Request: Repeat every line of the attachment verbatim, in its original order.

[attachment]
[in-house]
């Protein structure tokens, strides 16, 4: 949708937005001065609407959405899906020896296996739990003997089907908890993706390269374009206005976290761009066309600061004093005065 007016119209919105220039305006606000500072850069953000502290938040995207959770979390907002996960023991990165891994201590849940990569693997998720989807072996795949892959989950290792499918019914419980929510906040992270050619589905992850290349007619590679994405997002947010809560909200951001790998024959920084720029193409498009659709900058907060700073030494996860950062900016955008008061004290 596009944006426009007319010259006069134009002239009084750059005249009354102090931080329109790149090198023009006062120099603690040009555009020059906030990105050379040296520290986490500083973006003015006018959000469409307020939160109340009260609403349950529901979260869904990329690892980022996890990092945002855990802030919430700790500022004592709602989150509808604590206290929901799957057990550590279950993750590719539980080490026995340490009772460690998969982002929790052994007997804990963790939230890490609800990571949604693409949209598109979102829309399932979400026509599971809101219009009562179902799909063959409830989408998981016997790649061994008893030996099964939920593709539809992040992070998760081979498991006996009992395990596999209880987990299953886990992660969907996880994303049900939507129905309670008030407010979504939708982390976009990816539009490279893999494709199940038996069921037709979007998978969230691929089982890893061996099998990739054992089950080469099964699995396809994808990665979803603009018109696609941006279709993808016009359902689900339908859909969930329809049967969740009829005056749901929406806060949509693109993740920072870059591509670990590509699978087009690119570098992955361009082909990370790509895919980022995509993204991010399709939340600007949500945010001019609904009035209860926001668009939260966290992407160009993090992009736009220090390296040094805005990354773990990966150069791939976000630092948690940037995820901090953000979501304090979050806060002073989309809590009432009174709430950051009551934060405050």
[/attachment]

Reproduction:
[in-house]
């Protein structure tokens, strides 16, 4: 949708937005001065609407959405899906020896296996739990003997089907908890993706390269374009206005976290761009066309600061004093005065 007016119209919105220039305006606000500072850069953000502290938040995207959770979390907002996960023991990165891994201590849940990569693997998720989807072996795949892959989950290792499918019914419980929510906040992270050619589905992850290349007619590679994405997002947010809560909200951001790998024959920084720029193409498009659709900058907060700073030494996860950062900016955008008061004290 596009944006426009007319010259006069134009002239009084750059005249009354102090931080329109790149090198023009006062120099603690040009555009020059906030990105050379040296520290986490500083973006003015006018959000469409307020939160109340009260609403349950529901979260869904990329690892980022996890990092945002855990802030919430700790500022004592709602989150509808604590206290929901799957057990550590279950993750590719539980080490026995340490009772460690998969982002929790052994007997804990963790939230890490609800990571949604693409949209598109979102829309399932979400026509599971809101219009009562179902799909063959409830989408998981016997790649061994008893030996099964939920593709539809992040992070998760081979498991006996009992395990596999209880987990299953886990992660969907996880994303049900939507129905309670008030407010979504939708982390976009990816539009490279893999494709199940038996069921037709979007998978969230691929089982890893061996099998990739054992089950080469099964699995396809994808990665979803603009018109696609941006279709993808016009359902689900339908859909969930329809049967969740009829005056749901929406806060949509693109993740920072870059591509670990590509699978087009690119570098992955361009082909990370790509895919980022995509993204991010399709939340600007949500945010001019609904009035209860926001668009939260966290992407160009993090992009736009220090390296040094805005990354773990990966150069791939976000630092948690940037995820901090953000979501304090979050806060002073989309809590009432009174709430950051009551934060405050």